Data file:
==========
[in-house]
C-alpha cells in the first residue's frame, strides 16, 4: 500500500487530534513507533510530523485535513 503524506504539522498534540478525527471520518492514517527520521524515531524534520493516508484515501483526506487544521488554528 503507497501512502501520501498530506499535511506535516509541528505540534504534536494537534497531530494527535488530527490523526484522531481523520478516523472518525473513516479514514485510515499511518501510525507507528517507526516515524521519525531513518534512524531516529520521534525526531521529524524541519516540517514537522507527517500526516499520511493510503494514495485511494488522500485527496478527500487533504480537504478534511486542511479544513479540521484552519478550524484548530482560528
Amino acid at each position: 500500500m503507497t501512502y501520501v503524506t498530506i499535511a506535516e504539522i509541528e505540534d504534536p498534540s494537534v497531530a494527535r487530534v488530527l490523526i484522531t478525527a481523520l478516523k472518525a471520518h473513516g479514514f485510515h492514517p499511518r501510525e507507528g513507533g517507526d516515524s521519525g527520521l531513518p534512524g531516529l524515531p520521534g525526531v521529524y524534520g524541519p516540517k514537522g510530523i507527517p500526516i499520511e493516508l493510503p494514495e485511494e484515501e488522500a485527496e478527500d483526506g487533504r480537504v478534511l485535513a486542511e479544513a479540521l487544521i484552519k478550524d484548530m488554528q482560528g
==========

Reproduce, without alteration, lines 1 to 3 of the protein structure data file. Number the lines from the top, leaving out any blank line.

[in-house]
C-alpha cells in the first residue's frame, strides 16, 4: 500500500487530534513507533510530523485535513 503524506504539522498534540478525527471520518492514517527520521524515531524534520493516508484515501483526506487544521488554528 503507497501512502501520501498530506499535511506535516509541528505540534504534536494537534497531530494527535488530527490523526484522531481523520478516523472518525473513516479514514485510515499511518501510525507507528517507526516515524521519525531513518534512524531516529520521534525526531521529524524541519516540517514537522507527517500526516499520511493510503494514495485511494488522500485527496478527500487533504480537504478534511486542511479544513479540521484552519478550524484548530482560528
Amino acid at each position: 500500500m503507497t501512502y501520501v503524506t498530506i499535511a506535516e504539522i509541528e505540534d504534536p498534540s494537534v497531530a494527535r487530534v488530527l490523526i484522531t478525527a481523520l478516523k472518525a471520518h473513516g479514514f485510515h492514517p499511518r501510525e507507528g513507533g517507526d516515524s521519525g527520521l531513518p534512524g531516529l524515531p520521534g525526531v521529524y524534520g524541519p516540517k514537522g510530523i507527517p500526516i499520511e493516508l493510503p494514495e485511494e484515501e488522500a485527496e478527500d483526506g487533504r480537504v478534511l485535513a486542511e479544513a479540521l487544521i484552519k478550524d484548530m488554528q482560528g